The value of commercial buildings is much more than the sum of their construction outlays or their assessed valuation. Commercial real estate development, construction and operations create a ripple effect in the economy. This contribution consists of annual direct spending for new development and construction and annual expenditures to operate existing buildings. Additional important economic benefits – the ripple effect – are also derived from the re-spending of the salary and wages supported by direct construction and operating outlays and purchases of construction-related materials and services from vendors. The combination of these direct and indirect (and induced) outlays constitutes the total output or contribution to the national economy.
Here are a few articles from the ProQuest database (members only access, required password information) that might also be of use:
Anonymous. (2007). Commercial real estate props up economy. Mortgage Banking, 67.10: 96.
The commercial real estate development sector not only has kept the economy from stalling in the face of the slowing housing market, but it is also been a significant driver of economic growth, according to a study commissioned by the National Association of Industrial and Office Properties, Herndon, VA. The basis of commercial real estate’s ongoing sustainability lies in its three phases of development: 1. soft costs, 2. hard costs, and 3. building operations. The report also identifies the top 10 states by construction value in four categories — office, industrial, warehouse and retail — and by the number of jobs and increase in personal income tied to that construction.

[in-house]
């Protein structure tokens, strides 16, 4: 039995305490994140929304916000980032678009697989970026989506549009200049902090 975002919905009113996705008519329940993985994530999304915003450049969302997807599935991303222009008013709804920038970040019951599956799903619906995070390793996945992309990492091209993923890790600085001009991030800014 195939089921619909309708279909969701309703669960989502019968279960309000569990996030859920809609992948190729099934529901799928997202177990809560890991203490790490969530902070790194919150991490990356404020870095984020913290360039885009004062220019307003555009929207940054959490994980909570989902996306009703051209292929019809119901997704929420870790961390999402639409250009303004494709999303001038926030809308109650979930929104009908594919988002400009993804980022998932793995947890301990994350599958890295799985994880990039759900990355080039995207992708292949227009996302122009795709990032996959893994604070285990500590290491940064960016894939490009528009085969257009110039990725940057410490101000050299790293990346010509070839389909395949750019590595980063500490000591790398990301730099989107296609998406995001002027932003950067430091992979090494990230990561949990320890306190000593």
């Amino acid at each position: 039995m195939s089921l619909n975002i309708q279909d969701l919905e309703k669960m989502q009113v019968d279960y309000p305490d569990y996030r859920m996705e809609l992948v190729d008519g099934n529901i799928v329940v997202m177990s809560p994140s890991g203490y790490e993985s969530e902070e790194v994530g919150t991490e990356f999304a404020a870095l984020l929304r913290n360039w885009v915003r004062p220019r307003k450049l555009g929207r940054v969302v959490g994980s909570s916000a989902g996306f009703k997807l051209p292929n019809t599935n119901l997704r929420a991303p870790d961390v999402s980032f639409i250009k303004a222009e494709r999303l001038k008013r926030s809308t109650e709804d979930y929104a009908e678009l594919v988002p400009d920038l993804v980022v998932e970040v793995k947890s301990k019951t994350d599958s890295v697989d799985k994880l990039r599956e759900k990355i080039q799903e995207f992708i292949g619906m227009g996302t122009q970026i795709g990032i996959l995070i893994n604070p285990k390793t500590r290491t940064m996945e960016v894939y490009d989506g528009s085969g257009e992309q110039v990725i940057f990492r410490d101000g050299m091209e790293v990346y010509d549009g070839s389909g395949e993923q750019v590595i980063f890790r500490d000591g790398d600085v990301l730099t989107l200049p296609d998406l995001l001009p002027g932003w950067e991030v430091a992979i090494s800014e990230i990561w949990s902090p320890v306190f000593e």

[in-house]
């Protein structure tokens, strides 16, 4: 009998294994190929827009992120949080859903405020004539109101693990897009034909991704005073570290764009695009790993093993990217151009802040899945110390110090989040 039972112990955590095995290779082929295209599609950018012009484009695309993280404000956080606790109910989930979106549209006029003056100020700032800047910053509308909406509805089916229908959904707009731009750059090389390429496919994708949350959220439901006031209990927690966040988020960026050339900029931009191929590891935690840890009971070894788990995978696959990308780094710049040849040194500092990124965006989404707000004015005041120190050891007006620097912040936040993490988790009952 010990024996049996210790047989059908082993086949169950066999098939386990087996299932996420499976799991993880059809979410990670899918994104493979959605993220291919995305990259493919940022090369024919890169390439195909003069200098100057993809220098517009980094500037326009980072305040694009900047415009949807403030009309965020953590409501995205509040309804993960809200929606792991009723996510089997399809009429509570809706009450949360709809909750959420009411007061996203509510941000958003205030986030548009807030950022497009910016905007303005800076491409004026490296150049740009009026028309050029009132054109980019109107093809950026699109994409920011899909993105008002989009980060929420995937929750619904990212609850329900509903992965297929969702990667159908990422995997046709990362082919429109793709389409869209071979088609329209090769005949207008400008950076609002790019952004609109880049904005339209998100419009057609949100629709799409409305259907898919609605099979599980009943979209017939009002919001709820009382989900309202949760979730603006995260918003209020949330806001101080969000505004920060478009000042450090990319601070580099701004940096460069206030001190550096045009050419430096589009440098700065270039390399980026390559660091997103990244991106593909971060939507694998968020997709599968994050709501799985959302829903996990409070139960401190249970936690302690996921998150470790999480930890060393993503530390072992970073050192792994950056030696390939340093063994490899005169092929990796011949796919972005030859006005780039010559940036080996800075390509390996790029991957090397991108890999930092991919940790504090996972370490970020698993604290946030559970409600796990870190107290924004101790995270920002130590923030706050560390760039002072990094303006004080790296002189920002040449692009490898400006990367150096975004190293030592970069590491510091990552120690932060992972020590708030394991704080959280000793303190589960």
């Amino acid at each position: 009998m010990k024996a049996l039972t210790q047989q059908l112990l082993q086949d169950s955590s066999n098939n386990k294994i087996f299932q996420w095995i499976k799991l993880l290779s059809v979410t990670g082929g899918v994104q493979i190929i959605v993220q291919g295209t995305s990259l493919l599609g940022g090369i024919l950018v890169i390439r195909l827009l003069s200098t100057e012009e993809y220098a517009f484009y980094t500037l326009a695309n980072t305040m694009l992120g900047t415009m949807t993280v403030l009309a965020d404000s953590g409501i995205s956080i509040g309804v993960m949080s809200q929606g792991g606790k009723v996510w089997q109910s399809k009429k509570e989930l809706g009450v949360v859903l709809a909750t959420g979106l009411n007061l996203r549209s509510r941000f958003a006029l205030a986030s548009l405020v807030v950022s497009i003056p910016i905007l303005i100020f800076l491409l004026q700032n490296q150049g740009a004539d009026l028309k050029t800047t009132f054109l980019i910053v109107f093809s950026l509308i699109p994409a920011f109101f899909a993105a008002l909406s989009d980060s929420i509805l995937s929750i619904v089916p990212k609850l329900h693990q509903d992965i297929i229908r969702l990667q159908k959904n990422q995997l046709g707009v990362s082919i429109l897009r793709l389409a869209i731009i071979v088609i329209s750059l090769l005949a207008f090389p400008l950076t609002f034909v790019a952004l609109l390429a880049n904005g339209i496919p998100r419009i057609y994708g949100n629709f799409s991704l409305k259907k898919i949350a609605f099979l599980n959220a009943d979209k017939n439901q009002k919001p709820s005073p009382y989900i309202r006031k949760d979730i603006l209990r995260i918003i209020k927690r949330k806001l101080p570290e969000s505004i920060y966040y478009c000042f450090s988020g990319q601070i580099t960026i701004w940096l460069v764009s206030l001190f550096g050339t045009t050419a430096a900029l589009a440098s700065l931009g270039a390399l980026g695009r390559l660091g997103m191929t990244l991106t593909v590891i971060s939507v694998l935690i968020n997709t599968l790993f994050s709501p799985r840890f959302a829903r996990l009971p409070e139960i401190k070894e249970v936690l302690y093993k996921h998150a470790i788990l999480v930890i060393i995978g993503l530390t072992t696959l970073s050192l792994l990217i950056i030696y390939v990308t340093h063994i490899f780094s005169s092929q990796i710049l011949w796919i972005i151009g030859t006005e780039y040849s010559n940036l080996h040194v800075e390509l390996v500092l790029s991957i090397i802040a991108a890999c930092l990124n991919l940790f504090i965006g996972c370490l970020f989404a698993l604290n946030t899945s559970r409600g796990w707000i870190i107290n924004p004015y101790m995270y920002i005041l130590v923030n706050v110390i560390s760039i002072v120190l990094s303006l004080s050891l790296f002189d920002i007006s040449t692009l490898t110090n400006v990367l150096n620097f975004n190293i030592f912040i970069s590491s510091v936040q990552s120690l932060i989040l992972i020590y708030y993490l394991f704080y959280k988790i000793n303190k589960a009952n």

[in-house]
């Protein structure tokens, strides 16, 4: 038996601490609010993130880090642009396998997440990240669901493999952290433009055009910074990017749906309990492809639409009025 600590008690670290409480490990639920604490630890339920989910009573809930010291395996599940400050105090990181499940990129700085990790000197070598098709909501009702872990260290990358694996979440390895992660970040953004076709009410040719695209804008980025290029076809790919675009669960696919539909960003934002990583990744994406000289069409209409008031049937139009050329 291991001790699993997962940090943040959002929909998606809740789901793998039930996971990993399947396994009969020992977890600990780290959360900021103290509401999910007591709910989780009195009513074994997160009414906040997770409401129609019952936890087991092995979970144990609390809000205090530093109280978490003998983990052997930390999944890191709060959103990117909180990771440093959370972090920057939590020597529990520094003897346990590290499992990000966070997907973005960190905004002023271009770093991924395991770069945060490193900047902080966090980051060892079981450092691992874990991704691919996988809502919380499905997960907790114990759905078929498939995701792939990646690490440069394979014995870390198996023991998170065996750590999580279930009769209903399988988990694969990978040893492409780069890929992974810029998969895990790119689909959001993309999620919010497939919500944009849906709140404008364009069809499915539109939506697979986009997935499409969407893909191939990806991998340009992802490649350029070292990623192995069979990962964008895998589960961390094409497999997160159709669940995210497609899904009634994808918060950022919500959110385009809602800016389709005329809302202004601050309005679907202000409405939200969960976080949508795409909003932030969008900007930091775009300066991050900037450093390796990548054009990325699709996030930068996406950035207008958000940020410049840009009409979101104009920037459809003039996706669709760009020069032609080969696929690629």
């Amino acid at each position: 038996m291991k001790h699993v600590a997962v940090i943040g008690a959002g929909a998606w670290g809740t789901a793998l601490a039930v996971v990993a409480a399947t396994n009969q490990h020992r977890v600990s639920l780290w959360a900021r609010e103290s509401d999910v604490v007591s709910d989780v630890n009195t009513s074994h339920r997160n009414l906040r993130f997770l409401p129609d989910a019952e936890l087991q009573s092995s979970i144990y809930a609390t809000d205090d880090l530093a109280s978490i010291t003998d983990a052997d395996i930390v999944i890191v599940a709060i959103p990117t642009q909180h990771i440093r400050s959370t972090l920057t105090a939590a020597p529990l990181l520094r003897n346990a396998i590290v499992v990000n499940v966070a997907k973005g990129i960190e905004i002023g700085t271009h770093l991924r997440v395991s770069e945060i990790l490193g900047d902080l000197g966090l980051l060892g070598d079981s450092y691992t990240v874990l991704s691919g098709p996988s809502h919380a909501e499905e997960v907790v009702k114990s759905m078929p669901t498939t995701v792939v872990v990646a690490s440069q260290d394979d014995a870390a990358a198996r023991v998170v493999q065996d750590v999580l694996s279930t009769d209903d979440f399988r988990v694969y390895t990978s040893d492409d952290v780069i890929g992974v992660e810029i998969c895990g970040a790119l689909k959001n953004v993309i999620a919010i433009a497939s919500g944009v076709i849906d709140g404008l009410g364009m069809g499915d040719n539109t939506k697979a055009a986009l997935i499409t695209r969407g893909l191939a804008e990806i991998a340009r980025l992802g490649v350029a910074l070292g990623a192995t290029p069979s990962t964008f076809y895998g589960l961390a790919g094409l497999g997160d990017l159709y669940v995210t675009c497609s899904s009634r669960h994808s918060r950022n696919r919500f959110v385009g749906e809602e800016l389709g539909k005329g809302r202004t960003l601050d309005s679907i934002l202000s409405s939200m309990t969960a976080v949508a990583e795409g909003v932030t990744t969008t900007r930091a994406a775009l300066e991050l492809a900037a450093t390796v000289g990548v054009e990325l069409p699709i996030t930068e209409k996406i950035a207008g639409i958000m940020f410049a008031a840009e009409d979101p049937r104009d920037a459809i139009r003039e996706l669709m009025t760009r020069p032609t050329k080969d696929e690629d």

Bell, J. (2012). Rust belt recovery. Mortgage Banking, 72.9: 64-68.
Currently, the rebound in the Midwest is revealing an economic spark in the heartland that may be missing elsewhere around the country. Three Midwestern cities — Cleveland, Detroit and Minneapolis St. Paul are evidence of just that: 1. Cleveland, once an outpost of the Rust Belt, is transforming itself into a bustling business and commercial center […] Real estate sources are anticipating moderate gains in commercial lending in Detroit for 2012 into 2013.